Cytotoxic effects of the four different propolis extracts and acyclovir on HaCaT cells were evaluated by increasing their concentrations. Supplemental viability % of treated cells are illustrated in Additional file 1, and the relative inhibition % values are reported in Additional file 2. The glycolic extract showed a severe cytotoxic effect at 800 µg/ml and a moderate effect at 400 µg/ml on HaCaT cells. The cytotoxic effect was not detected at 200 µg/ml, while the proliferative effect was observed at 100 and 50 µg/ml. Therefore, 200 µg/ml was determined as the minimum cytotoxic concentration (MCC or maximum non-toxic dose). Glycol solvent in the highest concentration of propolis extract was determined as non-toxic for HaCaT cells. The ethanolic propolis sample showed a severe cytotoxic effect at 1,000 µg/ml and a moderate cytotoxic effect at 500 µg/ml. Cytotoxicity was not observed at 200 µg/ml, and proliferation was measured at 150 µg/ml and 100 µg/ml. 200 µg/ml was fixed as MCC and ethanol showed a minimum proliferative effect on HaCaT cells. Propolis in glycerol showed moderate cytotoxic effect at 3,000, 2,500 and 2,000 µg/ml while no effect was determined at 1,300 µg/ml, and proliferation was measured at 1,000 and 900 µg/ml. 1,300 µg/ml was assumed as MCC, and glycerol was found to be non-toxic. The soya oil extract showed cytotoxic effect at 2,500 and 2,000 µg/ml (not shown), and no cytotoxicity was observed below 800 µg/ml (Additional file 2). The proliferative effect was observed for the soya oil solvent tested at the highest concentration of propolis extract, and 800 µg/ml was evaluated as MCC. Acyclovir showed cytotoxic effect producing cell death over 50% at 20 µM and causing limited cytotoxicity between 10 and 1 µM on HaCaT cells. No significant effect was measured at 0.8 µM, and this concentration was determined as MCC.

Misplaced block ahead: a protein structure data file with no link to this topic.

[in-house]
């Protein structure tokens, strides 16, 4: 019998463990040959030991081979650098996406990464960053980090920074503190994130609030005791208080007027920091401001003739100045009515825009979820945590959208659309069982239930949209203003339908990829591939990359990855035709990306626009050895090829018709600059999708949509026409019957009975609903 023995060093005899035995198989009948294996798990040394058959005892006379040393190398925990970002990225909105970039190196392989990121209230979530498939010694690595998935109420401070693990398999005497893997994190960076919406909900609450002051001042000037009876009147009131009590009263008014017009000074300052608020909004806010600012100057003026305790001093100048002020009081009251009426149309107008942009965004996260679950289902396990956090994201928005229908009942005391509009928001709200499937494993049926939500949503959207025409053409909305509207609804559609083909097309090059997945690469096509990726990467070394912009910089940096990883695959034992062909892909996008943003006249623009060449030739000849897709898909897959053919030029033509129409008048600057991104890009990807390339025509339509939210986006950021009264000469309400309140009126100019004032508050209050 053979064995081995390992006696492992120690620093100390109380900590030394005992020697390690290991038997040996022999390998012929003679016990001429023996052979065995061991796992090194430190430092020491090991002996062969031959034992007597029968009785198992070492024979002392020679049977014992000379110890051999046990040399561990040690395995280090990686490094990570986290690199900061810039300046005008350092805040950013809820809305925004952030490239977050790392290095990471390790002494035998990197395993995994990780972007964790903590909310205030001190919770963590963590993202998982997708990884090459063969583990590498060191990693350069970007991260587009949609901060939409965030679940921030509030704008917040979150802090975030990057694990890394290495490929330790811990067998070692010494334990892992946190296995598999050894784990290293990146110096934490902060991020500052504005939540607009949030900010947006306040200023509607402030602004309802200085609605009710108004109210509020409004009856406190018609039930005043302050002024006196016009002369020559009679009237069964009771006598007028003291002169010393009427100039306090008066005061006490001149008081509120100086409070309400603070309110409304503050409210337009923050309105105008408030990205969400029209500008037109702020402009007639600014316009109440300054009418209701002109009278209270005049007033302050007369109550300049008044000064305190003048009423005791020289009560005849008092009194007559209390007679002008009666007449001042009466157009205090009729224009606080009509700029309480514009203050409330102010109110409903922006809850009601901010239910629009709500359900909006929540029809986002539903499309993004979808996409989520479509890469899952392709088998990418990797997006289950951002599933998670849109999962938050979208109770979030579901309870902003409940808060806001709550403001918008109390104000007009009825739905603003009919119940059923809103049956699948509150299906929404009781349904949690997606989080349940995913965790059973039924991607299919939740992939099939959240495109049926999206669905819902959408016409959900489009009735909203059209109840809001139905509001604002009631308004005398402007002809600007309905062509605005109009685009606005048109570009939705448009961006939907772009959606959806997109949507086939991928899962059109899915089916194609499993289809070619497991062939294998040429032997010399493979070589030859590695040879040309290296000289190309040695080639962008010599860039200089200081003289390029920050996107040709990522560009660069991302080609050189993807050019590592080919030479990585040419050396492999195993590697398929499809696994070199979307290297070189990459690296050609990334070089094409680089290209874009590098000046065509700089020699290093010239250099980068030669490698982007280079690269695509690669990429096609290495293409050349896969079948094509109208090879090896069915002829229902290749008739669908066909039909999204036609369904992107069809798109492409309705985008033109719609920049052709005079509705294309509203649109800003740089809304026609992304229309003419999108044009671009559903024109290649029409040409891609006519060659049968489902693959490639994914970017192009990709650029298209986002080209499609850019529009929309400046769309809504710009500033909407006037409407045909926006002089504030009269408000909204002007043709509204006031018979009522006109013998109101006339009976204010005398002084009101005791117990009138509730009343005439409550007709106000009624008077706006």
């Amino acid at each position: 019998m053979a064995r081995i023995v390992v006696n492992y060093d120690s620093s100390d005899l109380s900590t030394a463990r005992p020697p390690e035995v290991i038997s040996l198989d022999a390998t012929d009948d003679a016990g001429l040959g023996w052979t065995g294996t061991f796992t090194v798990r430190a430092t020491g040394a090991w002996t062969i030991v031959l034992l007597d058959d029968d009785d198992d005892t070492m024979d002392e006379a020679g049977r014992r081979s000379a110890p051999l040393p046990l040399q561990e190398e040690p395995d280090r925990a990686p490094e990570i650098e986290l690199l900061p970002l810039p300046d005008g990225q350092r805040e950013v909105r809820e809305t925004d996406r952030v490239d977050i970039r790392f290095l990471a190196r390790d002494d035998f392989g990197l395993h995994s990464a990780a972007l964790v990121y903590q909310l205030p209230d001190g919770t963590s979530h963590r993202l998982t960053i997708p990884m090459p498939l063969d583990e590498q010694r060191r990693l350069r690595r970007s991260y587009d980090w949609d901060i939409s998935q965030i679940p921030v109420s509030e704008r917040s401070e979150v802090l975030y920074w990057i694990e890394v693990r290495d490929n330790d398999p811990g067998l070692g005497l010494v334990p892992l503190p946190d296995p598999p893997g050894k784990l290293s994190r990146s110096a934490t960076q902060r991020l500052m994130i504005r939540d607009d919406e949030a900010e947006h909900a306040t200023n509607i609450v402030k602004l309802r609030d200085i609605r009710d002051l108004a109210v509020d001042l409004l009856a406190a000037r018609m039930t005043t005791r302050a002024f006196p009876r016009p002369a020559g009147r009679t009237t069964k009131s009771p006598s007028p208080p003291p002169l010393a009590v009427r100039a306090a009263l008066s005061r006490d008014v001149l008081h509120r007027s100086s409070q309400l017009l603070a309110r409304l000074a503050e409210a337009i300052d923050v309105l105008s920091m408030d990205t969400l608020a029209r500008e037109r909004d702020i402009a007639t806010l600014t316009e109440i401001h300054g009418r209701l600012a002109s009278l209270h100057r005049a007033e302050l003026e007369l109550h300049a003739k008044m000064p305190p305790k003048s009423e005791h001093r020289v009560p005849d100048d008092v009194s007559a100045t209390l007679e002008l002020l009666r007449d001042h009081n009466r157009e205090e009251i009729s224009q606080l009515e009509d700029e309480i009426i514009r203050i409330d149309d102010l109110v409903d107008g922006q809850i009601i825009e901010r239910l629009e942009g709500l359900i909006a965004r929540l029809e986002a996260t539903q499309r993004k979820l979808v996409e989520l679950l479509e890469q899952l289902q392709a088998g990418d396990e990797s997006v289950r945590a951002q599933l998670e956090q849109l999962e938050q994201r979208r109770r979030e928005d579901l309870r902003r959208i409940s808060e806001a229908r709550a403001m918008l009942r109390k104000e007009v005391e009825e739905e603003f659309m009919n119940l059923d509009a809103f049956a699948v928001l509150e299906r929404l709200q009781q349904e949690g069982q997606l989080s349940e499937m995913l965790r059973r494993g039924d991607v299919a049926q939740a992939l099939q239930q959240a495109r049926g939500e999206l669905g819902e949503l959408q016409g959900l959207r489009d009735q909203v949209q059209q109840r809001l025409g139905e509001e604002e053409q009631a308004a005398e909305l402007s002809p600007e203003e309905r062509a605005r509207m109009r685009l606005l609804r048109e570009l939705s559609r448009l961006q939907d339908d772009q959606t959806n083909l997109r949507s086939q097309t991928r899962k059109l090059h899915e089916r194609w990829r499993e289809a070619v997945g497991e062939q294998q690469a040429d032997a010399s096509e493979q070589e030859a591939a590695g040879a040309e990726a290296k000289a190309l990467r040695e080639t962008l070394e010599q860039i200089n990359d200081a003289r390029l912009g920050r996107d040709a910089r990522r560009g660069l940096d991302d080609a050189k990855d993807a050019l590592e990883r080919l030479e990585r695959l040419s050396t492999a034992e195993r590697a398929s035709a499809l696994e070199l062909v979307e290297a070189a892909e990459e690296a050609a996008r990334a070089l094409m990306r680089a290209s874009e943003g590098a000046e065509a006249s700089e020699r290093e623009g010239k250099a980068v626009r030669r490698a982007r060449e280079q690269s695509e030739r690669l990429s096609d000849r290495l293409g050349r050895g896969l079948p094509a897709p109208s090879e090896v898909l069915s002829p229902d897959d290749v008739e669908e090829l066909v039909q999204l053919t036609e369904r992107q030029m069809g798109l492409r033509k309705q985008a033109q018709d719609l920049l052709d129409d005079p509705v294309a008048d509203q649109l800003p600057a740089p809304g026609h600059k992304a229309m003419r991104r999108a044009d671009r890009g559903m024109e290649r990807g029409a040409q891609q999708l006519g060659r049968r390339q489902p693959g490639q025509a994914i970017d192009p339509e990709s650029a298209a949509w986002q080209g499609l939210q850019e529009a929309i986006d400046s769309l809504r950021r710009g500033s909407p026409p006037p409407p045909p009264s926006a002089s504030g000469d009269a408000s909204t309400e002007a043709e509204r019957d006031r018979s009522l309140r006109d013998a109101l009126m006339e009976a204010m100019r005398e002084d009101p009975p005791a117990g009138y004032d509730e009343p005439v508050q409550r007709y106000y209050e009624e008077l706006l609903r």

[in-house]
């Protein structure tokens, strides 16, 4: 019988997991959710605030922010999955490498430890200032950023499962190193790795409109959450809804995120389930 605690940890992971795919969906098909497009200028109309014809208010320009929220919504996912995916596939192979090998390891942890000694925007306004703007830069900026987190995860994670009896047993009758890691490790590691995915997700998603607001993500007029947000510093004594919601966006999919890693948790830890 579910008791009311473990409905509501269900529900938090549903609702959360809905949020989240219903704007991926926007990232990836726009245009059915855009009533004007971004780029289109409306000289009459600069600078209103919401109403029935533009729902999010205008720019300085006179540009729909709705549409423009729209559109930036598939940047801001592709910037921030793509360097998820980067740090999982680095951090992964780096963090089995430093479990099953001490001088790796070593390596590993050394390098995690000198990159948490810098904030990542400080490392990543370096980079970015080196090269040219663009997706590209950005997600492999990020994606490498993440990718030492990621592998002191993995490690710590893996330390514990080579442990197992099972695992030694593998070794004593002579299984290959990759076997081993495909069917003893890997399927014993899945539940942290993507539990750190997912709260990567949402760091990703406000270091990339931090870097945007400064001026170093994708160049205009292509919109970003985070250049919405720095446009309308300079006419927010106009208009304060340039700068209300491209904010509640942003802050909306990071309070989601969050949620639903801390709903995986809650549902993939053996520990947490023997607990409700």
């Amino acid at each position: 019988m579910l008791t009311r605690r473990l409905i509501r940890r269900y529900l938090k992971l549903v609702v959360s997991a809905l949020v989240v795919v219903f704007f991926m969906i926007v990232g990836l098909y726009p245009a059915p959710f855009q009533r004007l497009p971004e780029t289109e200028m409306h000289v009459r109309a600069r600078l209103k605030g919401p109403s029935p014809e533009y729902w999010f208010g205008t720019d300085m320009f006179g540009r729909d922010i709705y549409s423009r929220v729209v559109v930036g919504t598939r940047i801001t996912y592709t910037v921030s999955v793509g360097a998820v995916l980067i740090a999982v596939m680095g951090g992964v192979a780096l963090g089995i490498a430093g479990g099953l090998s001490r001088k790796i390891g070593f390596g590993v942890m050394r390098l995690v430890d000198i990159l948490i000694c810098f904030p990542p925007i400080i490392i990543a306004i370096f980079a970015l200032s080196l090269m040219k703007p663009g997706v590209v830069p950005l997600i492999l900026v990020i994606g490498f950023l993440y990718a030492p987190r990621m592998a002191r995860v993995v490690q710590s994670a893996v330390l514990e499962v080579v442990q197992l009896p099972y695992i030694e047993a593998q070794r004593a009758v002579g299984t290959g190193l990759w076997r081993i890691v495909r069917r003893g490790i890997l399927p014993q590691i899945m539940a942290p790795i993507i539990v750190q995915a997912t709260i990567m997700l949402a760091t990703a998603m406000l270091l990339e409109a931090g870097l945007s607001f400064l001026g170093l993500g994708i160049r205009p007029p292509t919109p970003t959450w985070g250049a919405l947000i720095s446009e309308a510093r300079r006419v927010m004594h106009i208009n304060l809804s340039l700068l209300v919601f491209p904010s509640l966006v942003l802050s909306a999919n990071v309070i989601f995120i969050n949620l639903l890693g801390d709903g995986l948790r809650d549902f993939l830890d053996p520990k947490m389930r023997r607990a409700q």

Cytotoxic concentration 50 (CC50), which is the concentration of a compound capable of killing half of the cells in uninfected cell culture, was calculated from each suspension values graph (Additional file 3). CC50 of glycol extract was calculated as 593 µg/ml, 375 µg/ml for the ethanolic sample, 1,723 µg/ml for the propolis in glycerol and 1,664 µg/ml for soya oil preparation. CC50 of acyclovir was determined to be 15.9 µM for HaCaT cells (Additional file 3).